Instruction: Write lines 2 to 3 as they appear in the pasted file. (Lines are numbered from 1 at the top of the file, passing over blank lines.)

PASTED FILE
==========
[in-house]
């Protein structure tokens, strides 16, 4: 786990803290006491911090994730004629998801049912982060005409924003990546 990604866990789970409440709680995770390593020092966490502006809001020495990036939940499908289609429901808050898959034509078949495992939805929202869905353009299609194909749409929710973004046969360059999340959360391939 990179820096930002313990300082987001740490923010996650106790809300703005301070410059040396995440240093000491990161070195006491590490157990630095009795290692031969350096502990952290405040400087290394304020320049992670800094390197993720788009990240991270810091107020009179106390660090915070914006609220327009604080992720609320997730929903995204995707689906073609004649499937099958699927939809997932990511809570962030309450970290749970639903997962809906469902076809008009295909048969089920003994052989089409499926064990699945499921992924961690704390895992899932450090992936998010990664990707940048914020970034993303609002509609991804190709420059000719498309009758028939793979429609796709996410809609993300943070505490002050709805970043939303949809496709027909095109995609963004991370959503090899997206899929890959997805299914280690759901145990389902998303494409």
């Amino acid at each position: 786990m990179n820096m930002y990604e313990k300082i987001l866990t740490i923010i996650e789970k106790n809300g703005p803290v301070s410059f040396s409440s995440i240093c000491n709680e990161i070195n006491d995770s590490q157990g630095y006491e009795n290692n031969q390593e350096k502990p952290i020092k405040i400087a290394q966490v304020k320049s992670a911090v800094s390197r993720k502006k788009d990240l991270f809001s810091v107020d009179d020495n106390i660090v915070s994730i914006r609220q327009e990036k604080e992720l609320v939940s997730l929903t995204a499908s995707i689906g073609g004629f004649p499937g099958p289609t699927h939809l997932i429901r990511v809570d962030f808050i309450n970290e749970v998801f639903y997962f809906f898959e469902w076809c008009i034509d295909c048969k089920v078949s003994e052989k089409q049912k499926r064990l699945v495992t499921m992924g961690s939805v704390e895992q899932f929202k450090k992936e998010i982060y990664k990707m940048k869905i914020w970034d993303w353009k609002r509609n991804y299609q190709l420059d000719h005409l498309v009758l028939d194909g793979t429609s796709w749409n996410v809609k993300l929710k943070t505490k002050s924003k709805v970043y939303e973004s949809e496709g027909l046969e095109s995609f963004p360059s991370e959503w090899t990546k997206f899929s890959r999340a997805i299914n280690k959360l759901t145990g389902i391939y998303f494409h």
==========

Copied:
């Protein structure tokens, strides 16, 4: 786990803290006491911090994730004629998801049912982060005409924003990546 990604866990789970409440709680995770390593020092966490502006809001020495990036939940499908289609429901808050898959034509078949495992939805929202869905353009299609194909749409929710973004046969360059999340959360391939 990179820096930002313990300082987001740490923010996650106790809300703005301070410059040396995440240093000491990161070195006491590490157990630095009795290692031969350096502990952290405040400087290394304020320049992670800094390197993720788009990240991270810091107020009179106390660090915070914006609220327009604080992720609320997730929903995204995707689906073609004649499937099958699927939809997932990511809570962030309450970290749970639903997962809906469902076809008009295909048969089920003994052989089409499926064990699945499921992924961690704390895992899932450090992936998010990664990707940048914020970034993303609002509609991804190709420059000719498309009758028939793979429609796709996410809609993300943070505490002050709805970043939303949809496709027909095109995609963004991370959503090899997206899929890959997805299914280690759901145990389902998303494409």
């Amino acid at each position: 786990m990179n820096m930002y990604e313990k300082i987001l866990t740490i923010i996650e789970k106790n809300g703005p803290v301070s410059f040396s409440s995440i240093c000491n709680e990161i070195n006491d995770s590490q157990g630095y006491e009795n290692n031969q390593e350096k502990p952290i020092k405040i400087a290394q966490v304020k320049s992670a911090v800094s390197r993720k502006k788009d990240l991270f809001s810091v107020d009179d020495n106390i660090v915070s994730i914006r609220q327009e990036k604080e992720l609320v939940s997730l929903t995204a499908s995707i689906g073609g004629f004649p499937g099958p289609t699927h939809l997932i429901r990511v809570d962030f808050i309450n970290e749970v998801f639903y997962f809906f898959e469902w076809c008009i034509d295909c048969k089920v078949s003994e052989k089409q049912k499926r064990l699945v495992t499921m992924g961690s939805v704390e895992q899932f929202k450090k992936e998010i982060y990664k990707m940048k869905i914020w970034d993303w353009k609002r509609n991804y299609q190709l420059d000719h005409l498309v009758l028939d194909g793979t429609s796709w749409n996410v809609k993300l929710k943070t505490k002050s924003k709805v970043y939303e973004s949809e496709g027909l046969e095109s995609f963004p360059s991370e959503w090899t990546k997206f899929s890959r999340a997805i299914n280690k959360l759901t145990g389902i391939y998303f494409h």